Do you feel stuck? Is your body full of stress? Do you have the feeling that there just has to be more to life than continuous pain and anxiety?
Anyone who has had even the slightest introduction to Buddhist teaching is familiar with its starting point: the inescapable truth that existence entails suffering. This is The First Noble Truth, one of the most central teachings of Buddhism. One of the fundamental teachings behind Buddhism, its ethics, philosophy, practices and community life, is the awareness that freedom and joy are possible in the face of the regular suffering of human life.
Suffering in this sense is quite different from pain. Suffering refers to conflict, fear, depression, stress, obsession, anxiety, mental illness, divorce, trouble with work or the law, unfulfilled creativity, etc...- the common stuff of life that keeps us from truly living a life we love. Suffering is distinct from pain. Pain is an unavoidable aspect of the natural world. It's physical, biological, and social, woven into our very existence. Suffering is caused by our reaction to the inevitable pain of life. Our personal suffering can include anxiety, depression, fear, confusion, grief, anger, hurt, addiction, jealousy, frustration. But suffering isn't personal. Collective suffering grows from human greed, hatred, ignorance, warfare and racism, isolation and torture, unnecessary world hunger, the destruction of an entire species of animals. This First Noble Truth of Buddhism is what we are asked to take a look at, find awareness in and transform.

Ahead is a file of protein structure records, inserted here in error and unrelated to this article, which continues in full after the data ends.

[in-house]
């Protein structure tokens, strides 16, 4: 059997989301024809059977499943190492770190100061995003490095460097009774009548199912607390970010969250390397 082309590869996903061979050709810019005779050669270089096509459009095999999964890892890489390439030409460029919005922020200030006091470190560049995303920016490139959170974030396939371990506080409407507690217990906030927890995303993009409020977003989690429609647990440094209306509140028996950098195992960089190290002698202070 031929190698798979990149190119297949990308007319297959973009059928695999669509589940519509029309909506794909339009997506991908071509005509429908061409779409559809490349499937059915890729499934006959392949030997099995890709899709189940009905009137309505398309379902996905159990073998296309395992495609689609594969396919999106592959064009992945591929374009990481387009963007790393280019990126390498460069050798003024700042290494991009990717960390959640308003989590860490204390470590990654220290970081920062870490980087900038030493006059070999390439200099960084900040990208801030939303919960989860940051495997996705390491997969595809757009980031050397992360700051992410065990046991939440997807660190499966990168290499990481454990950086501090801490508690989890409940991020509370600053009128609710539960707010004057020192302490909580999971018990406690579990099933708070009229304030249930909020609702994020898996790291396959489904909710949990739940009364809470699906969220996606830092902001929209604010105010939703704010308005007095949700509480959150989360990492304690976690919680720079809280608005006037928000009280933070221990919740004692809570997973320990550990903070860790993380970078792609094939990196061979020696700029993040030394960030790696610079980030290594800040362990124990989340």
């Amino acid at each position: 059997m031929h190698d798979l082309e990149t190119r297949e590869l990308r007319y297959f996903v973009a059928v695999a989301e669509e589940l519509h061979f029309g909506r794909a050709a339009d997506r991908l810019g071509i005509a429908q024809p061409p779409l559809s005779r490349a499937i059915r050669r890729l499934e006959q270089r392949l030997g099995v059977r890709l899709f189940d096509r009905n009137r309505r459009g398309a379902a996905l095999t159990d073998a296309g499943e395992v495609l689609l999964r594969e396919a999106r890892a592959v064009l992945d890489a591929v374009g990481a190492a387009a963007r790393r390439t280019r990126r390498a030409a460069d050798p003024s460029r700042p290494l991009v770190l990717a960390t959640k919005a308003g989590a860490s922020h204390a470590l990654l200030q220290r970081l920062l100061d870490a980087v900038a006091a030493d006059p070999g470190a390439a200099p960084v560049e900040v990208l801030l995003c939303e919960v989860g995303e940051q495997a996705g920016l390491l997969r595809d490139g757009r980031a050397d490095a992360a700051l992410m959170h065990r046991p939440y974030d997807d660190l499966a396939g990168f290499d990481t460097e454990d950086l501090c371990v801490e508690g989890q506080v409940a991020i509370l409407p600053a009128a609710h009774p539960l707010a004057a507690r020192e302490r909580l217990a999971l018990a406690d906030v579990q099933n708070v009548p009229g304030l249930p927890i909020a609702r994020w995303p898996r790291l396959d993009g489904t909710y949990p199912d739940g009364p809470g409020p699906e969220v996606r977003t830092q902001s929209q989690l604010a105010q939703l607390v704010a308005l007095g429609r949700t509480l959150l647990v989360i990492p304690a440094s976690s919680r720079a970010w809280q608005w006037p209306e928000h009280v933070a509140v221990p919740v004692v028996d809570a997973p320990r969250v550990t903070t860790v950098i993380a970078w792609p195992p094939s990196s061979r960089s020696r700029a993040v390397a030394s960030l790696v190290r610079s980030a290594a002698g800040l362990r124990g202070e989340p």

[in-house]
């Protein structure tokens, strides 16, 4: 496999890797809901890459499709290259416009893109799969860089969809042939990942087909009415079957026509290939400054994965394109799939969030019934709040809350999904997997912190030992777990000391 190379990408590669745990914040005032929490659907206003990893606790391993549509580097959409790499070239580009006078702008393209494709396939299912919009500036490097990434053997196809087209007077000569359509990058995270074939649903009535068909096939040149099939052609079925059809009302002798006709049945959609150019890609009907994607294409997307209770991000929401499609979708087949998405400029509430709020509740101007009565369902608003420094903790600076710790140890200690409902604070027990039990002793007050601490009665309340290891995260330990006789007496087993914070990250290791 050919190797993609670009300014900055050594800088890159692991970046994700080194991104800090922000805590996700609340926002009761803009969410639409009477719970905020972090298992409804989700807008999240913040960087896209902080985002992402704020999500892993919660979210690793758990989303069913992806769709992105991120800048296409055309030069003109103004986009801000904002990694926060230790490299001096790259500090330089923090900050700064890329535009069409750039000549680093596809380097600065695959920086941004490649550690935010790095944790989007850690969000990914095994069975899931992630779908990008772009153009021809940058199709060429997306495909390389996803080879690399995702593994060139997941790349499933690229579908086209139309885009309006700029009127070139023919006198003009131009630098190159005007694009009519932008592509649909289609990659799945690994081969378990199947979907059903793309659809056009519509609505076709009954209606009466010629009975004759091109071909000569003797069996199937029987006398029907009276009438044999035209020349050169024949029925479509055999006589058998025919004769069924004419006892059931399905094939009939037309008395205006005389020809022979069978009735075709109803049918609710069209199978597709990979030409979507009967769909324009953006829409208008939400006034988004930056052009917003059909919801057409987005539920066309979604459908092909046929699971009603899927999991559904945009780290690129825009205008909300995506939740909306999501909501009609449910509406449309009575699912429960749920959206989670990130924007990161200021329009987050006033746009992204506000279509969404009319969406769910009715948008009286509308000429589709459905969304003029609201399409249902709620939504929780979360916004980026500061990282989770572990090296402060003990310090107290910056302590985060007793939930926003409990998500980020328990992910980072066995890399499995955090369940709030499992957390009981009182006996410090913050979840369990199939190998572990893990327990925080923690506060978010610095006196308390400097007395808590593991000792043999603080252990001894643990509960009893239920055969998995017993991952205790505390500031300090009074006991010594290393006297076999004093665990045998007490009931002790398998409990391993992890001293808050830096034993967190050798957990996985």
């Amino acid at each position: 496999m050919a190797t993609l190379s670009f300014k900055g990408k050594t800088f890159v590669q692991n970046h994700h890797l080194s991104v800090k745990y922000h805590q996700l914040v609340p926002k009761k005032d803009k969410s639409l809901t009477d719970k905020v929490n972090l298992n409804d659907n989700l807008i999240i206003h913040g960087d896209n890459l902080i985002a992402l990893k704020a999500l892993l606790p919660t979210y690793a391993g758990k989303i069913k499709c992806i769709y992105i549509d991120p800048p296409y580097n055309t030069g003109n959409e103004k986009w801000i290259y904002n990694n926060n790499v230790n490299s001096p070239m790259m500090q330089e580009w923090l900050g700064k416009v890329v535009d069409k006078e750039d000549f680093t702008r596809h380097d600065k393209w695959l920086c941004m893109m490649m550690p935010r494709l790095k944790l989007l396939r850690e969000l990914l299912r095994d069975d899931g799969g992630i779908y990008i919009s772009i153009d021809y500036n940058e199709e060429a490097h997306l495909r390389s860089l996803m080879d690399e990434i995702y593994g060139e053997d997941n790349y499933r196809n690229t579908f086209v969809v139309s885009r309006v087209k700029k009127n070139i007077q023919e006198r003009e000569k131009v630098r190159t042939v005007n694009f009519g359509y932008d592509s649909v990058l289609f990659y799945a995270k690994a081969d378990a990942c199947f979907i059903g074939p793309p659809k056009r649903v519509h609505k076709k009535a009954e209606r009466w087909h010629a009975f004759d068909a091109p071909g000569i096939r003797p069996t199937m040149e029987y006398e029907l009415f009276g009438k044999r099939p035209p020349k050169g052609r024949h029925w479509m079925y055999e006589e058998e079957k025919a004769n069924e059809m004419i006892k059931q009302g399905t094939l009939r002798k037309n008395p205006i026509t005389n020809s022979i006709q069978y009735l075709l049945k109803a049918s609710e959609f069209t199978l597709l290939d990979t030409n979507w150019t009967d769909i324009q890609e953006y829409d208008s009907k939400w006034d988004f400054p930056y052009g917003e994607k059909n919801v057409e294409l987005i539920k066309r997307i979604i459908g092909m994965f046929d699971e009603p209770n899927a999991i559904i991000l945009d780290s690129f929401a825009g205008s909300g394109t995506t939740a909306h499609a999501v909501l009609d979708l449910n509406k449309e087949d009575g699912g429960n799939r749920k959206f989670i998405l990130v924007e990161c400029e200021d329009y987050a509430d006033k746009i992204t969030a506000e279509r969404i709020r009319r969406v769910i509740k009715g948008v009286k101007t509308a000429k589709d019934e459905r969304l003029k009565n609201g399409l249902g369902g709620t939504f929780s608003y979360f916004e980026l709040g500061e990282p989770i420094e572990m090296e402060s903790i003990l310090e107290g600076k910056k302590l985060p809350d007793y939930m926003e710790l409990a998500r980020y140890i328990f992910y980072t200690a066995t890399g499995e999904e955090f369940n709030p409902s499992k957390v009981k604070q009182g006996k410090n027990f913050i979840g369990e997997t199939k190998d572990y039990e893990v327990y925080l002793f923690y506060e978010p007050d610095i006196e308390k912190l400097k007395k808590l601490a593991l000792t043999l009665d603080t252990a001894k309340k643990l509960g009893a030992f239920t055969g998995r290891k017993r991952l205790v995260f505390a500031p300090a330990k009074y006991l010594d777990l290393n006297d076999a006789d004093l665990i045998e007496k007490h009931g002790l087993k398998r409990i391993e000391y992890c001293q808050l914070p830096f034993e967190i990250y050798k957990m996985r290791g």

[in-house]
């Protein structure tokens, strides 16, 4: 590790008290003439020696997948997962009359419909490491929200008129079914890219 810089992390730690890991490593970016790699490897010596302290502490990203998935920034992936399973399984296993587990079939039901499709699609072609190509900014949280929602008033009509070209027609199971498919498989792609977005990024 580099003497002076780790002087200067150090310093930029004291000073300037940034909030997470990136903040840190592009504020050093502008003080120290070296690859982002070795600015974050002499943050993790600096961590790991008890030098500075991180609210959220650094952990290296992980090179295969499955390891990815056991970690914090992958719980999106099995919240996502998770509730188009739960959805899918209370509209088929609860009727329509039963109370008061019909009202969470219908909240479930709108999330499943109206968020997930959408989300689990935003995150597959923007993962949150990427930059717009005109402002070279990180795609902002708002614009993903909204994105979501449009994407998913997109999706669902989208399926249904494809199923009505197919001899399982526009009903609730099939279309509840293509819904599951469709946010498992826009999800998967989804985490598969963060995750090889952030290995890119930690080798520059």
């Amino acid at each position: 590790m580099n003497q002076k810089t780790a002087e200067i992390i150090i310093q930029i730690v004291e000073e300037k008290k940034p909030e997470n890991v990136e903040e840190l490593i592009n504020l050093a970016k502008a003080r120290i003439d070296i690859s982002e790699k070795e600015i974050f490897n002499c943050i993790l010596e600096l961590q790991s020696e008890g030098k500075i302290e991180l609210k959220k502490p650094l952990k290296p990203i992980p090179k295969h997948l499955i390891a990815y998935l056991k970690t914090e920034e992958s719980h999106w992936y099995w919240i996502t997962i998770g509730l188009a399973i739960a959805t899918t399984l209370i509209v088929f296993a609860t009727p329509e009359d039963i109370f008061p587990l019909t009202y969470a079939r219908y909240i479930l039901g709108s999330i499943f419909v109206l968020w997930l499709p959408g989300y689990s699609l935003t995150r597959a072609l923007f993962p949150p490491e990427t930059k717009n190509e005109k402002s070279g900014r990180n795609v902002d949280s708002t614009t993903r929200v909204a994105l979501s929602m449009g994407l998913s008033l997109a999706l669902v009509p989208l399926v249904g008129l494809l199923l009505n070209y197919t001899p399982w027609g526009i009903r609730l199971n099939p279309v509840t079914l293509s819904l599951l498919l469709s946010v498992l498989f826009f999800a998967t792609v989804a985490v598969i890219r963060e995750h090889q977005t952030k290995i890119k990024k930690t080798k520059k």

The Second Noble Truth describes the cause of suffering: grasping. The Third Noble Truth offers us a way out, the end of suffering or freedom (Nirvana), and The Fourth Noble Truth is the path to the end of suffering, or the Middle Way - finding peace where we are in the here and now. By neither grasping or resisting life, we can find awareness and freedom even in the midst of our joys and sorrow. This is how we learn to quiet the mind through meditation and see with wisdom.
Meditation facilitates this journey; reducing the chronic stress of our daily lives and training our minds to find stillness. Practicing being the "alert witness" to our lives as opposed to simply letting life live us day in and day out. If you are looking for a way to jump off the hamster wheel, consider joining us each Sunday afternoon for a meditation and connection gathering at Satsang House. Click here to learn more.
When we make a habit of meditation, we are then able to reconnect to an awareness of our innermost selves, diminishing stress and anxiety, and finally realize freedom.